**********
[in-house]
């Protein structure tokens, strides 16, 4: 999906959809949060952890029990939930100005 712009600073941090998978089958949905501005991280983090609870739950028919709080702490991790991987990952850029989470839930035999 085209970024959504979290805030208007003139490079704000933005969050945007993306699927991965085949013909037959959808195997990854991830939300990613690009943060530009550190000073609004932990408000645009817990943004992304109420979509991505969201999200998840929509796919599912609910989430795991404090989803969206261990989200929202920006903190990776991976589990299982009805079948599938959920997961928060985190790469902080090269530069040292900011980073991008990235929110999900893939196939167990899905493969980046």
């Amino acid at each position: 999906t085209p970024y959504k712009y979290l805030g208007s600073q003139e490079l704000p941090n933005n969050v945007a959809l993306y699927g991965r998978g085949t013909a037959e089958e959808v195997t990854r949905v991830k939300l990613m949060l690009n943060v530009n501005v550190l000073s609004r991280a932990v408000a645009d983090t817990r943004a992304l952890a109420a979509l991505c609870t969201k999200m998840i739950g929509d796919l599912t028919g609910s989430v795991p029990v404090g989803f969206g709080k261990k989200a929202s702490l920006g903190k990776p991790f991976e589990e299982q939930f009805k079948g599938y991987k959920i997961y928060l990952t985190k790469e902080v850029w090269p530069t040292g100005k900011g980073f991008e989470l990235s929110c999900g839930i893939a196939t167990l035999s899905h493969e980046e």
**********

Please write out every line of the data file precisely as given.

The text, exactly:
[in-house]
């Protein structure tokens, strides 16, 4: 999906959809949060952890029990939930100005 712009600073941090998978089958949905501005991280983090609870739950028919709080702490991790991987990952850029989470839930035999 085209970024959504979290805030208007003139490079704000933005969050945007993306699927991965085949013909037959959808195997990854991830939300990613690009943060530009550190000073609004932990408000645009817990943004992304109420979509991505969201999200998840929509796919599912609910989430795991404090989803969206261990989200929202920006903190990776991976589990299982009805079948599938959920997961928060985190790469902080090269530069040292900011980073991008990235929110999900893939196939167990899905493969980046």
């Amino acid at each position: 999906t085209p970024y959504k712009y979290l805030g208007s600073q003139e490079l704000p941090n933005n969050v945007a959809l993306y699927g991965r998978g085949t013909a037959e089958e959808v195997t990854r949905v991830k939300l990613m949060l690009n943060v530009n501005v550190l000073s609004r991280a932990v408000a645009d983090t817990r943004a992304l952890a109420a979509l991505c609870t969201k999200m998840i739950g929509d796919l599912t028919g609910s989430v795991p029990v404090g989803f969206g709080k261990k989200a929202s702490l920006g903190k990776p991790f991976e589990e299982q939930f009805k079948g599938y991987k959920i997961y928060l990952t985190k790469e902080v850029w090269p530069t040292g100005k900011g980073f991008e989470l990235s929110c999900g839930i893939a196939t167990l035999s899905h493969e980046e």